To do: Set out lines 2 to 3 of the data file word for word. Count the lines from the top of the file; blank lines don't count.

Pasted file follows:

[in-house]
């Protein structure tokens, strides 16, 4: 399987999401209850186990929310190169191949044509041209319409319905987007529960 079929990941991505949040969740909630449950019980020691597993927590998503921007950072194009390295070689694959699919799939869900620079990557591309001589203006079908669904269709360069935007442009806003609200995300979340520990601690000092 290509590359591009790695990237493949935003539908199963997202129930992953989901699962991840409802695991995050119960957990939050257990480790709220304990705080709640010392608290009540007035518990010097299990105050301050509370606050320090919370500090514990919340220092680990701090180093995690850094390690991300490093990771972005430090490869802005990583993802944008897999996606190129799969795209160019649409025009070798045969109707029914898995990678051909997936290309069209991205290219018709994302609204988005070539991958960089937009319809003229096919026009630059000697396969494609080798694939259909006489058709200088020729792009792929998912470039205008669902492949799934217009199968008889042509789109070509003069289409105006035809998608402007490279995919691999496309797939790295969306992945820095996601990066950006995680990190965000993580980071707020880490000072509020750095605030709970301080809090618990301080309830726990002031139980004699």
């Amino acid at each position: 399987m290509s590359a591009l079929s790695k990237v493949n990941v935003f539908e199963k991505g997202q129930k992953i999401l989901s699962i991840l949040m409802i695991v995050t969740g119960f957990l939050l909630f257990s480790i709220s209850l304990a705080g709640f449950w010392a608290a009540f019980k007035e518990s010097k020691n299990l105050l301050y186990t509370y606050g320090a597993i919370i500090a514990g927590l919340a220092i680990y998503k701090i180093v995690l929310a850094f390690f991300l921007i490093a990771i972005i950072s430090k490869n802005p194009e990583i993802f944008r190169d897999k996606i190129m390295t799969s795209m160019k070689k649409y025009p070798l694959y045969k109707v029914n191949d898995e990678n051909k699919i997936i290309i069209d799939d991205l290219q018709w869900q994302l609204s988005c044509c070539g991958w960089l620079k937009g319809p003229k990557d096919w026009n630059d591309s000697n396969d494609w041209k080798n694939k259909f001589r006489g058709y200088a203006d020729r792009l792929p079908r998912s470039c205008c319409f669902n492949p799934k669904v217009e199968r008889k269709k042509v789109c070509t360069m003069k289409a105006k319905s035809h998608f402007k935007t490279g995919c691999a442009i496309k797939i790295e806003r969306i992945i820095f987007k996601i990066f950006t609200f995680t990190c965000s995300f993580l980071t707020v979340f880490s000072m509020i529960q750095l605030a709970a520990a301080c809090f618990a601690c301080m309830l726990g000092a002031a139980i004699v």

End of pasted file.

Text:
């Protein structure tokens, strides 16, 4: 399987999401209850186990929310190169191949044509041209319409319905987007529960 079929990941991505949040969740909630449950019980020691597993927590998503921007950072194009390295070689694959699919799939869900620079990557591309001589203006079908669904269709360069935007442009806003609200995300979340520990601690000092 290509590359591009790695990237493949935003539908199963997202129930992953989901699962991840409802695991995050119960957990939050257990480790709220304990705080709640010392608290009540007035518990010097299990105050301050509370606050320090919370500090514990919340220092680990701090180093995690850094390690991300490093990771972005430090490869802005990583993802944008897999996606190129799969795209160019649409025009070798045969109707029914898995990678051909997936290309069209991205290219018709994302609204988005070539991958960089937009319809003229096919026009630059000697396969494609080798694939259909006489058709200088020729792009792929998912470039205008669902492949799934217009199968008889042509789109070509003069289409105006035809998608402007490279995919691999496309797939790295969306992945820095996601990066950006995680990190965000993580980071707020880490000072509020750095605030709970301080809090618990301080309830726990002031139980004699």
């Amino acid at each position: 399987m290509s590359a591009l079929s790695k990237v493949n990941v935003f539908e199963k991505g997202q129930k992953i999401l989901s699962i991840l949040m409802i695991v995050t969740g119960f957990l939050l909630f257990s480790i709220s209850l304990a705080g709640f449950w010392a608290a009540f019980k007035e518990s010097k020691n299990l105050l301050y186990t509370y606050g320090a597993i919370i500090a514990g927590l919340a220092i680990y998503k701090i180093v995690l929310a850094f390690f991300l921007i490093a990771i972005i950072s430090k490869n802005p194009e990583i993802f944008r190169d897999k996606i190129m390295t799969s795209m160019k070689k649409y025009p070798l694959y045969k109707v029914n191949d898995e990678n051909k699919i997936i290309i069209d799939d991205l290219q018709w869900q994302l609204s988005c044509c070539g991958w960089l620079k937009g319809p003229k990557d096919w026009n630059d591309s000697n396969d494609w041209k080798n694939k259909f001589r006489g058709y200088a203006d020729r792009l792929p079908r998912s470039c205008c319409f669902n492949p799934k669904v217009e199968r008889k269709k042509v789109c070509t360069m003069k289409a105006k319905s035809h998608f402007k935007t490279g995919c691999a442009i496309k797939i790295e806003r969306i992945i820095f987007k996601i990066f950006t609200f995680t990190c965000s995300f993580l980071t707020v979340f880490s000072m509020i529960q750095l605030a709970a520990a301080c809090f618990a601690c301080m309830l726990g000092a002031a139980i004699v």